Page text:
Tuesday, April 22, 2008

International Harassment, or Why AT&T Still Puts $$$ Ahead of Customer Service

Warning: Rant ahead...

Woke up at 6:30 this morning to a call on my cell. It was too early, so I let it go. Immediately rang again, but had stopped by the time I got to the phone. Immediately rang again in my hand. I noticed an unfamiliar 503 area code. Though normally I let numbers I don't know go to voicemail, I figured three in a row might be an emergency so I picked up anyways. The caller said something in Spanish. I said "wrong number" and hung up.

Mildly annoyed at the early hour, I figured I could still salvage some sleep. Seconds later it rang again. "Numero incorrecto. No hablo español" I barked in elementary Spanish that I hoped was pretty close to accurate. 10 seconds later it rang again.

Now both angry and intrigued, I got up and Googled the area code. Portland, OR.

I tried Googling the full number to get a name to go with my prank caller, at which point I realized something was odd. The number had too many digits. It wasn't Portland. It was an international call from El Salvador!

After a total of 7 calls between 6:32 and 6:35 (2 answered, 3 ignored, 2 sent to voicemail with a minute plus of silence and background noise as the message) it finally stopped and I went back to bed.

It started up again at 8:02am with 9 in a row, a short break, then 15 more between 8:25 and 8:50. These again had a mix of long blank voicemails, hangups, and long pleas to leave me alone obtained via Google Language Tools.

I thought I finally got through to them with the phrase: "Si usted llamar a este número de nuevo, estoy llamando a la policía. ¿Entiendes?" (which translates to "If you call this number again, I am calling the police. Do you understand?"). Nope. 13 more from 10:11 to 10:13. 1 more at 11:06. 8 more from 1:46 to 1:49.

When the phone rang at 1:59 I answered it ready to explode, but it was my sister asking if I knew anyone who wanted her extra Red Sox tickets. The text message to my Boston friends was only half composed when another call came in. I repeated my Spanish phrase about calling the police from memory before the caller started laughing at me.

Ready to jump out a window, I finally decided to call AT&T and have them block the incoming number for me via the switch. We used to have to call Cingular/AT&T and other carrier partners to have this performed quite a bit at Voce. It usually required a trouble ticket with a 24 hour turnaround time and tier 2 assistance, but it was definitely doable. At the rate this was going I'd be able to deal with the possibility of a long turnaround time if I knew an end was near.

After navigating an overcomplicated phone tree and waiting on hold for slightly less than I anticipated I was connected to Christina. I explained my tale to her and asked if she could have the number blocked; she said she'd certainly figure something out and diligently started her research. After a few minutes I decided to reveal that I used to work for an AT&T MVNO and it was fairly standard to do this via tier 2 but it wasn't a function of the Telegence system. She said she was reading something about it but thought they might not have that ability anymore.

A few more minutes went by and a brief time on hold, after which Christina came back and told me it was not possible to have it blocked on the switch, but I could subscribe to a new Smart Limits parental control product they had that would allow me to restrict incoming calls. Her suggestion was to activate Smart Limits for the number in question, but only for a couple weeks hoping they'd get the idea and/or get bored of pranking me. I said that would work for me so long as she could credit my bill for the prorated $4.99 for the new feature, deciding not to point out that the existence of this feature contradicts the "it's impossible to block a number" statement, instead changing it to "It's impossible to block a number for free."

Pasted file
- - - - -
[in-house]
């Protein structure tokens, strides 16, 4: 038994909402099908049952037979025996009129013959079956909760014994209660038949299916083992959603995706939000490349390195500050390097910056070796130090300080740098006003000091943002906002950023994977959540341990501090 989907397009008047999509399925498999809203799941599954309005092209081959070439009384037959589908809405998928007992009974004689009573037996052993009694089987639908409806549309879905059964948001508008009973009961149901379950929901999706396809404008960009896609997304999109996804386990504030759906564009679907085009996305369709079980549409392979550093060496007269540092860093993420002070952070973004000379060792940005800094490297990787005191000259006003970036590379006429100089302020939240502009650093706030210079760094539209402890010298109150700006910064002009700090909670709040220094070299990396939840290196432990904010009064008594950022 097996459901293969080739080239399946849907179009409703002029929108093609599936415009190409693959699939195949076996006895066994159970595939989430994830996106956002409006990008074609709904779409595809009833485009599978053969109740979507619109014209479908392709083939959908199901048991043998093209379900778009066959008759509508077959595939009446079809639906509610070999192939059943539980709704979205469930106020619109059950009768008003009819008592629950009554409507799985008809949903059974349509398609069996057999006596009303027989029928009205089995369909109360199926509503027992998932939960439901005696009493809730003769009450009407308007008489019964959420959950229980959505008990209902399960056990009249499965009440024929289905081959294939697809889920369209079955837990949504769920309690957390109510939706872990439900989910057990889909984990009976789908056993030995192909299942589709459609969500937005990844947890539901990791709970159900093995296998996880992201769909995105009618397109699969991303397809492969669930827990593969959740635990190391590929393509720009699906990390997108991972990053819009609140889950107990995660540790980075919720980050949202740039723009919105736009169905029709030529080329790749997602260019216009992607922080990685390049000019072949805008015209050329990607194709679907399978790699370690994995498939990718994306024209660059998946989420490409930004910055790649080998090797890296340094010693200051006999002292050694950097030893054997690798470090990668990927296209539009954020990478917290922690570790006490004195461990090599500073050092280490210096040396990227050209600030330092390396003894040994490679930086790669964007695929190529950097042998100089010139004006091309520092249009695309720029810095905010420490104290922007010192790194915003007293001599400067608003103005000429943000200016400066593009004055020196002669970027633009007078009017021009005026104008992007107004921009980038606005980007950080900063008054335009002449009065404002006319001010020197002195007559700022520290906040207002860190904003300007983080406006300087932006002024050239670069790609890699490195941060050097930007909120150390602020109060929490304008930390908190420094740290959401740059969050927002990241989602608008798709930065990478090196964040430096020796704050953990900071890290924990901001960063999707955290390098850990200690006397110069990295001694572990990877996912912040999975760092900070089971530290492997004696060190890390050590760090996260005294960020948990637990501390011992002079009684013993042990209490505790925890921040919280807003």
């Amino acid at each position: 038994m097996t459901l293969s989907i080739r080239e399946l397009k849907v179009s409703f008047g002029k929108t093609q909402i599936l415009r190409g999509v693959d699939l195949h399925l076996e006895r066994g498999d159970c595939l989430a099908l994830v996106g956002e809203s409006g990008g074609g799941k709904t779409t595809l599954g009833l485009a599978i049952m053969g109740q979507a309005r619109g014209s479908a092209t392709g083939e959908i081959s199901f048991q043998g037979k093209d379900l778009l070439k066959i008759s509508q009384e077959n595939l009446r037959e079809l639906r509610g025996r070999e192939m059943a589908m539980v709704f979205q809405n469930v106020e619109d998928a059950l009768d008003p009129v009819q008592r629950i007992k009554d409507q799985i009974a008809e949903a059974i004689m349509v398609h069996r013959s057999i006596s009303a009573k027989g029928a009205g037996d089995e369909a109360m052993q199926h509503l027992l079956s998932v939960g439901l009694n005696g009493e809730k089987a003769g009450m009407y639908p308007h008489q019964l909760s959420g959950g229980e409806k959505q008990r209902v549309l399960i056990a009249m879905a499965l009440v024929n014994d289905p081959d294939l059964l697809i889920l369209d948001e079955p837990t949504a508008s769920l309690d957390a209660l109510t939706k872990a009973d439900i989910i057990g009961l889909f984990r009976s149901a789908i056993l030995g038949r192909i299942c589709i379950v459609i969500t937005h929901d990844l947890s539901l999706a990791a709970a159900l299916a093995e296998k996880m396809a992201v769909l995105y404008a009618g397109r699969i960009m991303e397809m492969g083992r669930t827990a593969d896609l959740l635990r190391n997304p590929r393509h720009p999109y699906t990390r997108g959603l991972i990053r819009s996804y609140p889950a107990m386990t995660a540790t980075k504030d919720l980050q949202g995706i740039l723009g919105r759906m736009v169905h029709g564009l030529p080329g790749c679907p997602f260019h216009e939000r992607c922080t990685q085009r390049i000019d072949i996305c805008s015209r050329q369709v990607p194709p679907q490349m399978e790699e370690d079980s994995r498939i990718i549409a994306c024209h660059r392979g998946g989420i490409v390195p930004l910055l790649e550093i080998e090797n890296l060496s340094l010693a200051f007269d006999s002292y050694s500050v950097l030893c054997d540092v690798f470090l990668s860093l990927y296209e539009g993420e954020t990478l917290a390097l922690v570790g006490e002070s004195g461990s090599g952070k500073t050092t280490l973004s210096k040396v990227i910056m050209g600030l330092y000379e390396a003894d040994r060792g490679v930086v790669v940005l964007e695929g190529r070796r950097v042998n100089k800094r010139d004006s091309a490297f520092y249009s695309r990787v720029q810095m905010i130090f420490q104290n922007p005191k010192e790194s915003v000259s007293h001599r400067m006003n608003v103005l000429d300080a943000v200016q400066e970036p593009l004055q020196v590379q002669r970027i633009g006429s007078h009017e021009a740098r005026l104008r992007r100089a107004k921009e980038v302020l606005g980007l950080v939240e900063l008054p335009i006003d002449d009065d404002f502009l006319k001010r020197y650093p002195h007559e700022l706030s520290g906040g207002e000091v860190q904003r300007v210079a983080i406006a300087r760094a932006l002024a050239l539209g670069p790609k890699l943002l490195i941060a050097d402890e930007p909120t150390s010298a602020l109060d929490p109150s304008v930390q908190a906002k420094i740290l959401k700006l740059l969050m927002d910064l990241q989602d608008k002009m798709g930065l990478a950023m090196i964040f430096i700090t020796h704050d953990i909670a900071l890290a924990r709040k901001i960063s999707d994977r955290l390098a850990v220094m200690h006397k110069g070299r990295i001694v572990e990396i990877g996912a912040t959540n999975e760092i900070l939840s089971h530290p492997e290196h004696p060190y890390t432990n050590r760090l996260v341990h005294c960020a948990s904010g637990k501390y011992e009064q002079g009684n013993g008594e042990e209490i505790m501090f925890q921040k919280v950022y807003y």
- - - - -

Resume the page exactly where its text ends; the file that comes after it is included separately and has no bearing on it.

She said that wasn't within her authority, but she'd ask a manager and under the circumstances it would probably be possible. After a brief stint on hold she came back to tell me unfortunately the fee couldn't be waived since I do have the free option of ignoring the call, thus it wouldn't be reasonable to provide me the credit. Personally I could care less about the 5 bucks (actually more like $2 if I only kept the feature for 10 days), but on principal I wasn't going to budge. Also, ignoring the calls wasn't really a "Free" option, as AT&T dings you for airtime whenever you check your voicemail. She agreed and went back to the manager...and was promptly shot down again. This time I was told that the option was free since I could check my voicemail from a landline free of charge (even though I don't have a landline), and thus policy couldn't be broken in this case. (In full disclosure, I also thought that I was docked minutes when a call was sent to voicemail even if I didn't answer, but she corrected me that this is only true when roaming internationally, not domestically.)

I told Christina that I appreciated her help and knew she was just doing her job, but found it ridiculous that AT&T cared more about making $5 then helping out a loyal customer with perfect payment history and no complaints on an overpriced plan. She asked me if I was asked to take a survey would I say she solved my problem; I told her I'd say she was excellent but her employer was questionable as usual.